Natasha Delisle and Sophia Beckford have more than two decades of combined experience working for Children’s Aid.
They both worked their way up at the Bronx Early Childhood Center, where they teach the 2-year-old room, otherwise known as the Blue Room. Natasha, the lead teacher, knew at a young age that she would pursue teaching.
Her family moved to Brooklyn from Trinidad when she was 4 years old. At P.S. 181 in East Flatbush, she met Ms. Cushman, her second-grade science teacher. Ms. Cushman’s style of teaching would influence Natasha for years.
“She was a very calm, very detailed, soft-spoken woman,” she said. “I came from Trinidad so everything was very new to me. I didn’t grasp certain curriculum concepts. There was an influx of West Indian immigrants, and she catered to some of our doubts and fears that we had coming to a foreign land.”
Ms. Cushman’s focus on social-emotional learning got Natasha through a difficult period.
“I definitely remember the warm hugs when my best friend said she didn’t want to be my best friend anymore,” she said. “Her hugs and her touch really soothed me throughout the whole school year.”
Natasha incorporates the concepts she learned from Ms. Cushman into her teaching. Her close relationship with her students and dedication to the curriculum allowed her students to make substantial gains even during virtual learning.
“I got to see more vocabulary from my children,” she said. “I was shocked to see how much virtual classes still played a part in learning. I noticed that if you kept yourself involved and had a concrete curriculum, you got the same focus from the students.”
Sophia, the assistant teacher for the Blue Room, initially set out to become a social worker. But after a social work internship in college, she realized it was not the career for her. A friend suggested that she work at the Bronx Early Childhood Center and that’s where she fell in love with teaching.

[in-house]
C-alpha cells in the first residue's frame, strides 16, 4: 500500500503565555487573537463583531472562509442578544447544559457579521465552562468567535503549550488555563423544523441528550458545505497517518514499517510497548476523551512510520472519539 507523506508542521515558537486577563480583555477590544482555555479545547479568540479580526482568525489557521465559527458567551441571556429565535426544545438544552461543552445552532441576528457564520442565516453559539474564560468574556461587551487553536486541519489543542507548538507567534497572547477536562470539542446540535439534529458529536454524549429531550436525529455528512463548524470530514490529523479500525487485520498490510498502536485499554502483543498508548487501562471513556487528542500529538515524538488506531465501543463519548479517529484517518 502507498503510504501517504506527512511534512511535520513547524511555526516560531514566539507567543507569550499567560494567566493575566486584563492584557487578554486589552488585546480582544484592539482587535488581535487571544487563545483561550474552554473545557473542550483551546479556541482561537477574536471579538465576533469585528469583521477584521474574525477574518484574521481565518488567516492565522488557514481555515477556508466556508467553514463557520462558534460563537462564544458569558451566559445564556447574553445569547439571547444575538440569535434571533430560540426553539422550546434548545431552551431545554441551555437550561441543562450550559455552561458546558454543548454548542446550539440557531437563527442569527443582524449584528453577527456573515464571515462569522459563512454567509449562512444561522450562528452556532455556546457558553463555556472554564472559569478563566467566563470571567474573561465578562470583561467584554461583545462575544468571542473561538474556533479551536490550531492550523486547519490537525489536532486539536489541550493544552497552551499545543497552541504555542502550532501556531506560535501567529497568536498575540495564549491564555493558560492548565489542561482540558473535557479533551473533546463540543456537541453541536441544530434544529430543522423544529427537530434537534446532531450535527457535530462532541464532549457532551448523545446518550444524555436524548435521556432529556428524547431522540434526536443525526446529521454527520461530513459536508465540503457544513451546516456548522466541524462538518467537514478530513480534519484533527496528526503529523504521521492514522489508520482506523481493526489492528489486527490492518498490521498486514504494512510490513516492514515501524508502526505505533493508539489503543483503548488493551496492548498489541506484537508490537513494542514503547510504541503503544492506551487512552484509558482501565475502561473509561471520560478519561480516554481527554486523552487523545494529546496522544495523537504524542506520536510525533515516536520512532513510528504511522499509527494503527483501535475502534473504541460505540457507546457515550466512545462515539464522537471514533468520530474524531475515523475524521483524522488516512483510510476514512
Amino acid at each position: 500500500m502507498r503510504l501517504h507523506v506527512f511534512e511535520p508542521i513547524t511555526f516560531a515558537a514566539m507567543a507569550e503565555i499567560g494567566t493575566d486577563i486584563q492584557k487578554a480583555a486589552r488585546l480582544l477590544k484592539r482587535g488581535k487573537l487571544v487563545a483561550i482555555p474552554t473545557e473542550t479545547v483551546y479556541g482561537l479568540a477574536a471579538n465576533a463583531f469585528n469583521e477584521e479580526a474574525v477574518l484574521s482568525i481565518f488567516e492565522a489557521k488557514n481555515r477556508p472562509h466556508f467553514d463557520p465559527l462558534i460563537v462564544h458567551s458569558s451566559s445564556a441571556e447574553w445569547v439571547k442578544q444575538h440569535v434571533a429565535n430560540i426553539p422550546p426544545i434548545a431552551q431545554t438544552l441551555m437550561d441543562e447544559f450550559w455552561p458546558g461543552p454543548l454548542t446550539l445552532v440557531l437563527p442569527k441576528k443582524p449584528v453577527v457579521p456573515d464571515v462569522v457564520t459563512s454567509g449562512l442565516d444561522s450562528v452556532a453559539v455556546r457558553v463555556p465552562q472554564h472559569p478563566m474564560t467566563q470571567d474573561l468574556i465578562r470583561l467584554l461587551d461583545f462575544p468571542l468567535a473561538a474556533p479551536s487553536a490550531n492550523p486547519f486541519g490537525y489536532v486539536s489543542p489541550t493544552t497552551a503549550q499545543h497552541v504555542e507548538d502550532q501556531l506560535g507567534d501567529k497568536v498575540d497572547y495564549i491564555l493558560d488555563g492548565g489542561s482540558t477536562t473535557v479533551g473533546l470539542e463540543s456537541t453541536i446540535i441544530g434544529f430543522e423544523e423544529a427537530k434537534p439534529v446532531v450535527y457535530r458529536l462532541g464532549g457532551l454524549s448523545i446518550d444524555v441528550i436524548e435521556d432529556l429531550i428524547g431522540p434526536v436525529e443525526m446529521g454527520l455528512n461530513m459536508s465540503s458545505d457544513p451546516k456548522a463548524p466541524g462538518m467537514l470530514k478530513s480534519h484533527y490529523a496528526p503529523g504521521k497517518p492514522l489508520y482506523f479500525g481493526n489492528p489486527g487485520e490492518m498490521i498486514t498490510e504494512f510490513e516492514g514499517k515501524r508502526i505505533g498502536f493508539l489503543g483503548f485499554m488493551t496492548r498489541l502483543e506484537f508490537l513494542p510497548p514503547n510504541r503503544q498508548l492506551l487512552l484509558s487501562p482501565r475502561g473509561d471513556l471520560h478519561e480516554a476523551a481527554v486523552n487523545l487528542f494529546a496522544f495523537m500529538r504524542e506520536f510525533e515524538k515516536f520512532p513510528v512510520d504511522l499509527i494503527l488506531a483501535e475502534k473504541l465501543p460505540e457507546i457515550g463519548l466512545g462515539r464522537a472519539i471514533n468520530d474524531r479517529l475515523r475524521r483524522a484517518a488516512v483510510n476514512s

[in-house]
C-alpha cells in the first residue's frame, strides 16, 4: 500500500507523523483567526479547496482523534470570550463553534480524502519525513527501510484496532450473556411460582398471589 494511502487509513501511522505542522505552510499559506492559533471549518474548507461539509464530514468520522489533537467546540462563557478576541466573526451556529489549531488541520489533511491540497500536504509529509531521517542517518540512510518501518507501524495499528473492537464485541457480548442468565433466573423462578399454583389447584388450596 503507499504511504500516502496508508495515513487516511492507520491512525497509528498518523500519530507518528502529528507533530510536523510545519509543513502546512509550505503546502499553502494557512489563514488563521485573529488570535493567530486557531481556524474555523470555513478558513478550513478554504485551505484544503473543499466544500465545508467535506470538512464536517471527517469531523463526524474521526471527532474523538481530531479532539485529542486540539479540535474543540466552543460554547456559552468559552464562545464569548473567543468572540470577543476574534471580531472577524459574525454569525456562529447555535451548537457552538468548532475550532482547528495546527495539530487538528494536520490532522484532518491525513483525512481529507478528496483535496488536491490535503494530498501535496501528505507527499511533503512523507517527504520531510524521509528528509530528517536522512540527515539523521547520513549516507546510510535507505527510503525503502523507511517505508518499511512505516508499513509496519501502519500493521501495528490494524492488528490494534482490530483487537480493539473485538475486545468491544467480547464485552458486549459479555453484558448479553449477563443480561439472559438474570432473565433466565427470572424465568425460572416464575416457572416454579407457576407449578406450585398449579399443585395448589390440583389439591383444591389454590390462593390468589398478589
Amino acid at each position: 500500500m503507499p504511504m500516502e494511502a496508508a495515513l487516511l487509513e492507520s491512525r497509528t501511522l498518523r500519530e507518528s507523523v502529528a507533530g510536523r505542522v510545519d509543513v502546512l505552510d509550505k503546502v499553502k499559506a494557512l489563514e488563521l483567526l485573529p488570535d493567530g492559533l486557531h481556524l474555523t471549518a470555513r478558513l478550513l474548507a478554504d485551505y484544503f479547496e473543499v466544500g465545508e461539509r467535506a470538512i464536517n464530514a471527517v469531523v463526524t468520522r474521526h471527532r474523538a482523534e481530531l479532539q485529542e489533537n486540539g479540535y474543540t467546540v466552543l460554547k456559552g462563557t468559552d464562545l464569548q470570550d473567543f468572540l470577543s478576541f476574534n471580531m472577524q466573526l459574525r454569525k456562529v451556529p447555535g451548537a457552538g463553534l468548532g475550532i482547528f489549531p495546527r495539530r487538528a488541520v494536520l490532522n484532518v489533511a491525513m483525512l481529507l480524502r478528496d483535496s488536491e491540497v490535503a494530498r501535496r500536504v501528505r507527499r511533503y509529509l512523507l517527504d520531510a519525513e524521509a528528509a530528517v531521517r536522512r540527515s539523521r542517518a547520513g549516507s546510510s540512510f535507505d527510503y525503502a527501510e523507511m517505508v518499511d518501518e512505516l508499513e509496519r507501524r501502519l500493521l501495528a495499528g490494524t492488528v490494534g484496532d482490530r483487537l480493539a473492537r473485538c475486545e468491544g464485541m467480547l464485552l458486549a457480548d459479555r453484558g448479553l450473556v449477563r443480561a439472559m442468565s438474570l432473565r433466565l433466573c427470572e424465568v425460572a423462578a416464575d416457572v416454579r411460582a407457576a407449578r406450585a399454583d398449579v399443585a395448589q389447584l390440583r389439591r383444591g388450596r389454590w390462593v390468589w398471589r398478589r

“It just stuck, and I thought, ‘I should be doing this instead,’” she said. “When I came in the morning the kids would hug me. They were just so loving and happy to see me.”
She began working with children with special needs and helped parents navigate the special education referral process. This experience left Sophia with a knack for identifying who in the classroom may need extra help, according to Natasha.
Three years ago, Sophia’s son was diagnosed with autism. Even before she became a mother, Sophia knew how important it was for parents to advocate for an equitable education.
“Even before my son was diagnosed,,” she said, “I would always tell the mom, ‘Do not say no if they want to test them or get them speech or physical therapy. In the long run, it will benefit the child.’”
Sophia and Natasha have different strengths, which helps create a successful classroom. Sophia adds levity to the class when needed. Natasha is artistic and can whip up decorations and informative bulletin boards for the room.
“Our day is never dull in that classroom,” Sophia said. “We’re always laughing. She’s a very good head teacher. Where I’m lacking, she picks up; and where she is lacking, I pick up. We complement each other.”
The most rewarding aspect of the work, Sophia said, is the recognition they receive from parents who appreciate the progress their children make throughout the year.
“You have to be cut out to teach,” she said. “It can be very challenging. It gives me great pleasure that they acknowledge that we’re not a babysitter. We’re actually working with their kids to help prepare them for kindergarten.”